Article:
If you are feeling down this holiday season, you’re certainly not alone.
64 percent of Americans are moderately stressed during the holiday season, the top stressors being finances, giving gifts, and having strained family relationships. 1 out of 4 people surveyed by the CDC say the holidays leave them feeling depressed. For a safe and happy holiday, it’s important to be aware of the dangers, triggers, and strategies needed to keep anxiety, depression, stress, and addiction under control.
If it all gets to be too much, don’t be afraid to reach out and ask for help.
Here are some tips from the American Psychological Association to get you through family conversation:
Find areas where you agree. You may disagree with someone but instead of strongly reacting, actively listen to the other person about what is important to them. For example, you might have different ideas about gun control but underneath you share the same concern for keeping your kids safe and healthy. You may find that by discussing shared viewpoints, areas of disagreement will feel less intense and your stress may decrease.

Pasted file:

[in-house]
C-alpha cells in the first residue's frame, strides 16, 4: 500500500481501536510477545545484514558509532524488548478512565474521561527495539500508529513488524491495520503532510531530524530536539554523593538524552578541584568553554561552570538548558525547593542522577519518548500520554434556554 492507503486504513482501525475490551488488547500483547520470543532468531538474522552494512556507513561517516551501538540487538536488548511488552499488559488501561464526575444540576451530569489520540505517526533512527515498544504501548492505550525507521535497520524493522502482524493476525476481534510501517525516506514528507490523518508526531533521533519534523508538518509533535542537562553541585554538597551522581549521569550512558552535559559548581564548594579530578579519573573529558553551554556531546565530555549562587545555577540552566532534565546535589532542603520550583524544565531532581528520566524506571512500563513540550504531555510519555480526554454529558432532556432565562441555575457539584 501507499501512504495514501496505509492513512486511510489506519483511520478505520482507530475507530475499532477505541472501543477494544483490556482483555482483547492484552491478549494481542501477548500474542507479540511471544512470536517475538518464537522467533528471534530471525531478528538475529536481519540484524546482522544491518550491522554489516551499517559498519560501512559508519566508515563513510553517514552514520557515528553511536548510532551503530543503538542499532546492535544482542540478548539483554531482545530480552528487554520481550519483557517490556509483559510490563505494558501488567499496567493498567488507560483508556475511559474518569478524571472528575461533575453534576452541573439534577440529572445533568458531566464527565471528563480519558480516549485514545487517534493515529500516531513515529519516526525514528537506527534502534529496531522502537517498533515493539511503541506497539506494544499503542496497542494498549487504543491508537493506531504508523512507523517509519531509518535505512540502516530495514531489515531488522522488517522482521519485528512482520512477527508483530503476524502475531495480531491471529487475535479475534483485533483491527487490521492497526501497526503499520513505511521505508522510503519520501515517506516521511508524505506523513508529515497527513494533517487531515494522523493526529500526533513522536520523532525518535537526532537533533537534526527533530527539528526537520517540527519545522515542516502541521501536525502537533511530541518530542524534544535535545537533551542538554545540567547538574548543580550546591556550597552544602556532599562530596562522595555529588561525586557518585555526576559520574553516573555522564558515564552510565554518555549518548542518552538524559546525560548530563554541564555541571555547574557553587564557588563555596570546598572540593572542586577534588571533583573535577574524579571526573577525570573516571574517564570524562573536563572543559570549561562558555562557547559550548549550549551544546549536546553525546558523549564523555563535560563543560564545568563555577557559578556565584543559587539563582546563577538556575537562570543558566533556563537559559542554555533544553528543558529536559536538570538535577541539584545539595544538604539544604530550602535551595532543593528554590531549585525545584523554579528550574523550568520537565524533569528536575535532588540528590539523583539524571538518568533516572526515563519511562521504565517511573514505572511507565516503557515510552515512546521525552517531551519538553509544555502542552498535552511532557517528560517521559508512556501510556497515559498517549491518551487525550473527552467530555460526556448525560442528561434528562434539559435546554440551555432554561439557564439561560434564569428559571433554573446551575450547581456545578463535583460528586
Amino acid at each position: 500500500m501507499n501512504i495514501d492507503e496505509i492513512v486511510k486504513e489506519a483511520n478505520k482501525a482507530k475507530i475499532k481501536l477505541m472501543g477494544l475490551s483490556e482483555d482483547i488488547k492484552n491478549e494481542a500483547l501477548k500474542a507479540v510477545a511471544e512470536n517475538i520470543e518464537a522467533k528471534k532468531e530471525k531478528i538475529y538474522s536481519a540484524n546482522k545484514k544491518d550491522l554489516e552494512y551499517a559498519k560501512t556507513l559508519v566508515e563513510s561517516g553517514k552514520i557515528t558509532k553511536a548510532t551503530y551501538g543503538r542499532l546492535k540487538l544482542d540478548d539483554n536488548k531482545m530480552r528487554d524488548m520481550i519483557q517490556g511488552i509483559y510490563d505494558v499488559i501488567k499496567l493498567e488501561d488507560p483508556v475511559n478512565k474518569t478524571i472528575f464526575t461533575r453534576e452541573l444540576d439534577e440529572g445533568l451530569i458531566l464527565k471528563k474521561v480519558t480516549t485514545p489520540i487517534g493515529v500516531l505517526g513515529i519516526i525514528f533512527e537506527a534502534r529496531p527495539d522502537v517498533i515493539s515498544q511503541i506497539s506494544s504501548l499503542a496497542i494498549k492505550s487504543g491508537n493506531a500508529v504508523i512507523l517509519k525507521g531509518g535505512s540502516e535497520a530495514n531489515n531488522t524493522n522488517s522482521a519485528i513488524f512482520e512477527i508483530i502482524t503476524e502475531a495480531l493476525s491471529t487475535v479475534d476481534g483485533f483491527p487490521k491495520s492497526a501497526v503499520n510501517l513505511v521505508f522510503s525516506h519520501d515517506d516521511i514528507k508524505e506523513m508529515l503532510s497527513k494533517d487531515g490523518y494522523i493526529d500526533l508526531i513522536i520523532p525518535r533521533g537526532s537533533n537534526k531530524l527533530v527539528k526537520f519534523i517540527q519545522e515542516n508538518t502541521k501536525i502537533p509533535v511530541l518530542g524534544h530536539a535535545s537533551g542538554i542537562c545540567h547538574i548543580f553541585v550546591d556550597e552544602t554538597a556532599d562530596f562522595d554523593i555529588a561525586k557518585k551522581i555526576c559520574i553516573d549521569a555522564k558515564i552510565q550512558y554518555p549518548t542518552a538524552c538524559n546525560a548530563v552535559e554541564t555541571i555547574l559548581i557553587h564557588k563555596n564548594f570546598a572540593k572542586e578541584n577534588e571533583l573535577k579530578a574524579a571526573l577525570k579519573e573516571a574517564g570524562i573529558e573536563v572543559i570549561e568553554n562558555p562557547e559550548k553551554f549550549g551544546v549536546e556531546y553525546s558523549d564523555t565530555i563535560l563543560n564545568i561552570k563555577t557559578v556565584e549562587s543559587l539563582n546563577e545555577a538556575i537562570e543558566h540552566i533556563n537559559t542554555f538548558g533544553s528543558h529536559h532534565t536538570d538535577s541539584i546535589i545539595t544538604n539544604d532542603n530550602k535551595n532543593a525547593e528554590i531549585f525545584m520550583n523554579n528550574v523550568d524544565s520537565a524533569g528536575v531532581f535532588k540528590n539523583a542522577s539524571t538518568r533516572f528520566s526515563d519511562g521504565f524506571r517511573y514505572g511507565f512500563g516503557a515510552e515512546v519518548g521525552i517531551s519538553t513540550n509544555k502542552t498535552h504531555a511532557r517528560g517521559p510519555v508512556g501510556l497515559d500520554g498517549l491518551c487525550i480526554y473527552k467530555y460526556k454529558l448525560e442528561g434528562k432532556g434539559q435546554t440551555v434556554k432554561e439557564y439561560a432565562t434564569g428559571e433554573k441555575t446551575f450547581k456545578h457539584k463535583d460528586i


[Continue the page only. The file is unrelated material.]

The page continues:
Be open and kind. When having conversations, avoid polarizing language and personal attacks. Remember with whom you are having the conversation. It may be a family member or someone important to you. Communicate effectively. Avoid having conversations on sensitive topics early in the morning or right before an important event. Try to be mindful of your words and tone and not let the conversation become hostile or combative, as that could have potential to negatively affect the relationship in the future.
Keep calm when tensions rise. Preparing for how you might react in advance of a conversation will increase your self-awareness and may give you more options if you want to de-escalate tension. If you find yourself quick to react in a heated conversation, it may benefit you to take a step back and remind yourself to be calm. Try taking deep breaths when you find yourself getting worked up or politely change the topic of conversation. Only you can control your emotions and being aware of them will help you to lessen tension with others.
For more resources to help with holiday stress, click here.